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Abuse of health service still a challenge: experts

Despite the number of people covered by health insurance rising in Vietnam, the abuse of health services and the health insurance fund is still a challenge for the country.

Le Van Kham, director of the Department of Health Insurance under the Ministry of Health (MoH), made the statement at a conference on December 12 in Hanoi to review five years of the Social Health Insurance Law and make recommendations for the revised law.

More than 83.5 million people across Vietnam were covered by health insurance by the end of last year, representing 88.5 percent of the population, Kham said.
The number of health insurance holders has exceeded the goal set by Prime Minister Nguyen Xuan Phuc of reaching 80 percent of the population joining social insurance by the end of 2020.

However, he pointed out several common health service abuses, including the prescription of unnecessary high-tech tests and health centres asking patients to pay for medicine covered by health insurance.

Some facilities provide medical technical services to patients not in accordance with professional procedures issued by the Ministry of Health or practitioners did not have necessary certificates.

Some patients were hospitalised when it was not necessary or had their treatment at the hospital prolonged, he said.

Addressing the conference, Nguyen Truong Son, Deputy Minister of Health, said health insurance was an important social policy of the Party and the State, a financial mechanism in the healthcare sector for the sake of equity, efficiency and protection of people’s health.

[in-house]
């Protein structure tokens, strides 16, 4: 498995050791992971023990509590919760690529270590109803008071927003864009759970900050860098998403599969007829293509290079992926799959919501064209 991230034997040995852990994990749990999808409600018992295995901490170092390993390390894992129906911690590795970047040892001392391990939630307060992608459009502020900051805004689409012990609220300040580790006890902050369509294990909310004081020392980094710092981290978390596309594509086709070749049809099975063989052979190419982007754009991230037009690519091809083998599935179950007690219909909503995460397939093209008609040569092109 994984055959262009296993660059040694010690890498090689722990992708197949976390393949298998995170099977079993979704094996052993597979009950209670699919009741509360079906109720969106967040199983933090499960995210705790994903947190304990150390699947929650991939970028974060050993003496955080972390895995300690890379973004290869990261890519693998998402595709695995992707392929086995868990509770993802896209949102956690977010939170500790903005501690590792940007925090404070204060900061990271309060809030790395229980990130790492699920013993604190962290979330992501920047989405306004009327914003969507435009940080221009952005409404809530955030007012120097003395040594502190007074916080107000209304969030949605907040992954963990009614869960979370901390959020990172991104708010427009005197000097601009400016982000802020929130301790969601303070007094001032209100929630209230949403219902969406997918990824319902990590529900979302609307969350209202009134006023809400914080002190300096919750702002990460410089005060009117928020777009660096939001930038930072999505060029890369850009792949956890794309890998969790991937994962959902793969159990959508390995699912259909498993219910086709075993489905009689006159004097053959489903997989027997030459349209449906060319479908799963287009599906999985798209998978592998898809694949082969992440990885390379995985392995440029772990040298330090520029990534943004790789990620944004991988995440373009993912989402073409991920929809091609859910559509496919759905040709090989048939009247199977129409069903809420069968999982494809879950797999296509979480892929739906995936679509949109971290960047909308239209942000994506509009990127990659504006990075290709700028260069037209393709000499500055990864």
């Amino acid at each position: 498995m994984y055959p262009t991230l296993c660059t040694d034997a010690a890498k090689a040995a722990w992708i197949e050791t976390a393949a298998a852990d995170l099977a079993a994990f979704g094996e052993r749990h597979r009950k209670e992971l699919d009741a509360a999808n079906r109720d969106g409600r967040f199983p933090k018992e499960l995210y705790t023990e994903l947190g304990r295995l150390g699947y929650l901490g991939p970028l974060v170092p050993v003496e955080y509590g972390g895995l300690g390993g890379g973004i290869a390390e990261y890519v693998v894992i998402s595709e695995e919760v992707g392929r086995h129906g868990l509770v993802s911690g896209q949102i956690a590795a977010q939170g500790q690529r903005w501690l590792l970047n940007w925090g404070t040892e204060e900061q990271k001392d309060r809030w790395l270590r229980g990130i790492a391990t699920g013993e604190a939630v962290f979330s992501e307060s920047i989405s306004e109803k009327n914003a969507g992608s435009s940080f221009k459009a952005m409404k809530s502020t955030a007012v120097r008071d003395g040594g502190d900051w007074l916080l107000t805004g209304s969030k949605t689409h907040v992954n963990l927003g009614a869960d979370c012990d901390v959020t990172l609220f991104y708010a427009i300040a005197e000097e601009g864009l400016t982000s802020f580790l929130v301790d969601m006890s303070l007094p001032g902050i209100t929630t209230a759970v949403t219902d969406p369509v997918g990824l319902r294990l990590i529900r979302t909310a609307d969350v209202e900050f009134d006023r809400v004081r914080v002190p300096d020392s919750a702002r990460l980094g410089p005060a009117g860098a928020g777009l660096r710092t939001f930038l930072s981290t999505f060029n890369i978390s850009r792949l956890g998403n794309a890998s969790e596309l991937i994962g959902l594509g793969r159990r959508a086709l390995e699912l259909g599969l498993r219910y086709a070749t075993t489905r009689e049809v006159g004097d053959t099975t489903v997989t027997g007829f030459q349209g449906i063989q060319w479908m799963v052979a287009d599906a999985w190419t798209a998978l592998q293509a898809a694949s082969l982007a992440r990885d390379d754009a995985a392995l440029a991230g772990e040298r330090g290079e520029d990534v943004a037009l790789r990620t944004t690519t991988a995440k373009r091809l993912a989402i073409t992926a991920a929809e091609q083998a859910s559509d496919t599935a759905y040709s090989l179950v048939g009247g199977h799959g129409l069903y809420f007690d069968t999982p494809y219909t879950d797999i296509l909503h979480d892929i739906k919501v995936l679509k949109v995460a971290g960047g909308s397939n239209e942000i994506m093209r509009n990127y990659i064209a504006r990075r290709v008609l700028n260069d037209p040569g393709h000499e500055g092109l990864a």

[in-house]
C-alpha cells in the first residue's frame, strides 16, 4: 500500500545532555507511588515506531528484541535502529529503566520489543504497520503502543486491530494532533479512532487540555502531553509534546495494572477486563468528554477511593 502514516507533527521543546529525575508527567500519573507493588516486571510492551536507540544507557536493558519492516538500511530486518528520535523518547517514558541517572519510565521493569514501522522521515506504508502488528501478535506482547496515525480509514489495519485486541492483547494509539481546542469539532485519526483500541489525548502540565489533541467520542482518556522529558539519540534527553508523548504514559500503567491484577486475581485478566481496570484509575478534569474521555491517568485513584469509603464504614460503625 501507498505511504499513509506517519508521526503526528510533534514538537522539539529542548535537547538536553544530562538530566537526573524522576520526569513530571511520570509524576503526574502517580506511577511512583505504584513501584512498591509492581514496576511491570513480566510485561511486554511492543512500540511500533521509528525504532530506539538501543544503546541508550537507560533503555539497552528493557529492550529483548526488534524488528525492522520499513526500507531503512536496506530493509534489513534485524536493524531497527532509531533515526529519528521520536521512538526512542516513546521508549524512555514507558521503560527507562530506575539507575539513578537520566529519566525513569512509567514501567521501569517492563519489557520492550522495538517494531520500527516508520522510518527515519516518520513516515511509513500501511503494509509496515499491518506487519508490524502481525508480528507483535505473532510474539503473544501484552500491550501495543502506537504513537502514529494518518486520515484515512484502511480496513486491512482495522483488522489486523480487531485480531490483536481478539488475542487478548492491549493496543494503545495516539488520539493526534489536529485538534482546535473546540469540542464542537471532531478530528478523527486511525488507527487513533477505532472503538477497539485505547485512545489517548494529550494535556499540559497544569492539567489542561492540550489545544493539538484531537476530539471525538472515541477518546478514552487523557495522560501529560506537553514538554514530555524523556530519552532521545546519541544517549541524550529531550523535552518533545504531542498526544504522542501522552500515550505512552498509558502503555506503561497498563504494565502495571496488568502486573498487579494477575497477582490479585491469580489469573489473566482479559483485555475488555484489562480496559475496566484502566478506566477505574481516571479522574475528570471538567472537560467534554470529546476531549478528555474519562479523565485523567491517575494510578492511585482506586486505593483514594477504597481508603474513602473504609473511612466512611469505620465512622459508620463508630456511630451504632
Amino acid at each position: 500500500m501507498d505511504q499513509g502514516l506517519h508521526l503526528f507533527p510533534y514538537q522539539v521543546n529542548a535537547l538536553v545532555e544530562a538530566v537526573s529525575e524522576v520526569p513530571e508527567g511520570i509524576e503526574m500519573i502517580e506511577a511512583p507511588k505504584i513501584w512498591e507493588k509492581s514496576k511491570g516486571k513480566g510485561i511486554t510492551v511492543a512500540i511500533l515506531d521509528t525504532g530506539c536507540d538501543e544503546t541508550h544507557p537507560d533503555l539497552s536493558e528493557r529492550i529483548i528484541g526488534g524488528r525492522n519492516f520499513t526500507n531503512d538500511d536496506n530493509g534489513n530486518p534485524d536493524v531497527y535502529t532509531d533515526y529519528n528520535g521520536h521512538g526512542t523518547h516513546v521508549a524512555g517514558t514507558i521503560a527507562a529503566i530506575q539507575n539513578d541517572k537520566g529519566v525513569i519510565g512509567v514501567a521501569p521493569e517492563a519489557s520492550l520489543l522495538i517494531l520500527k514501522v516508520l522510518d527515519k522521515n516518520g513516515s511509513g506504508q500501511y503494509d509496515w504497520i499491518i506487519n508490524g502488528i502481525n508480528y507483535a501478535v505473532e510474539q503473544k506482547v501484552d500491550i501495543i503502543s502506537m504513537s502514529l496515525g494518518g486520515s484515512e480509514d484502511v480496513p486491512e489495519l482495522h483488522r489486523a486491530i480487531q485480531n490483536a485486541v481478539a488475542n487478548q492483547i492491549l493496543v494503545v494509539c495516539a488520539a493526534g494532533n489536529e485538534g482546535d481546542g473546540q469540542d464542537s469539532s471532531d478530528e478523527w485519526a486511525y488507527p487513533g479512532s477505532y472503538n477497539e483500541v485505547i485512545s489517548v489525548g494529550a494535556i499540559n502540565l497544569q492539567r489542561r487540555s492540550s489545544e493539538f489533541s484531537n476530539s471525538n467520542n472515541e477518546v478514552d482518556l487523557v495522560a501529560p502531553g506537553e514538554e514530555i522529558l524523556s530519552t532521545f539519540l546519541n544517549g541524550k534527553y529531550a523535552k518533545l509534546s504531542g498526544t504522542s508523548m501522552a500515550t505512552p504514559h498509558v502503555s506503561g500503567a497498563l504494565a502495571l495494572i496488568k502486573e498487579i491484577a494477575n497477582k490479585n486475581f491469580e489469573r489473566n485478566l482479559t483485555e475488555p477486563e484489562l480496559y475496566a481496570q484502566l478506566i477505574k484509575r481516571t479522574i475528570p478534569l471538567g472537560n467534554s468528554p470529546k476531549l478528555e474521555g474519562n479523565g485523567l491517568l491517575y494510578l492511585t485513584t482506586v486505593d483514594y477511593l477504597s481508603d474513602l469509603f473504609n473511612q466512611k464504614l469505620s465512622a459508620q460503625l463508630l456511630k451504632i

The quality of health check-ups and treatment with health insurance had improved, he said.

People have access to modern technical service and new and effective types of drugs which helped them overcome sickness and fatal disease.

The health insurance fund has become a basic financial source for the operation of hospitals and health facilities, Son said, adding that the health insurance policy had ensured risk sharing among health insurance participants.

He said that there were still shortcomings with the Social Health Insurance.

He cited unspecific guidance documents and inconsistencies between the law and other legal documents related to health insurance. The low competence of health facilities and their staff was also a problem.

Therefore, he said, it was essential to revise the law.

One of contents of the draft Health Insurance Law amended by the MoH was the establishment of an independent health insurance assessment agency, separate from the current Vietnam Social Security.

The ministry also suggested setting up a National Advisory Council whose operation would be decided by the Government.

According to Kham, the organisation of an independent agency will help ensure the transparency and objectiveness of the assessment while the National Advisory Council will ensure the Social Health Insurance Law is carried out in a consistent manner.